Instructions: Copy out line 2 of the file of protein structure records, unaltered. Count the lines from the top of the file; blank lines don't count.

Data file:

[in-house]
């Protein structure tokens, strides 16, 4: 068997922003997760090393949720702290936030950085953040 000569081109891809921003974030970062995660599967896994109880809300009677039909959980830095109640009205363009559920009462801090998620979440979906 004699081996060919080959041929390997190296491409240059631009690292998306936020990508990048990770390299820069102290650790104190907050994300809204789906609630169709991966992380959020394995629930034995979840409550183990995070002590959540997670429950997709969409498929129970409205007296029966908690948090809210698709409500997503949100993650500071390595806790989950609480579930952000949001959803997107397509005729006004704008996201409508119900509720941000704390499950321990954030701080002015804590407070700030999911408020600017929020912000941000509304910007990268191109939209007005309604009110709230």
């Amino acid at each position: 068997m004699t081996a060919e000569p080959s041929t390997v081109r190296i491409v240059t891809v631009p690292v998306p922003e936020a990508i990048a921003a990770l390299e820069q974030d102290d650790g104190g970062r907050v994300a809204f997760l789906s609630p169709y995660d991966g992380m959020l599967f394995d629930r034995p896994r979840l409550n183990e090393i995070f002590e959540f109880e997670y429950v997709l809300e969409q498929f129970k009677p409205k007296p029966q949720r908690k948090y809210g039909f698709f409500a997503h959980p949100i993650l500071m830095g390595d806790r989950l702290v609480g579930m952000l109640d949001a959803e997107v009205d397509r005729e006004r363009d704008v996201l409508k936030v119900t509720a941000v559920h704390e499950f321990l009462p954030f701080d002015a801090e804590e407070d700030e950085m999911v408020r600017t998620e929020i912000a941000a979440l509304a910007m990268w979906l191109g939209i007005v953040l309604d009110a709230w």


């Protein structure tokens, strides 16, 4: 068997922003997760090393949720702290936030950085953040 000569081109891809921003974030970062995660599967896994109880809300009677039909959980830095109640009205363009559920009462801090998620979440979906 004699081996060919080959041929390997190296491409240059631009690292998306936020990508990048990770390299820069102290650790104190907050994300809204789906609630169709991966992380959020394995629930034995979840409550183990995070002590959540997670429950997709969409498929129970409205007296029966908690948090809210698709409500997503949100993650500071390595806790989950609480579930952000949001959803997107397509005729006004704008996201409508119900509720941000704390499950321990954030701080002015804590407070700030999911408020600017929020912000941000509304910007990268191109939209007005309604009110709230």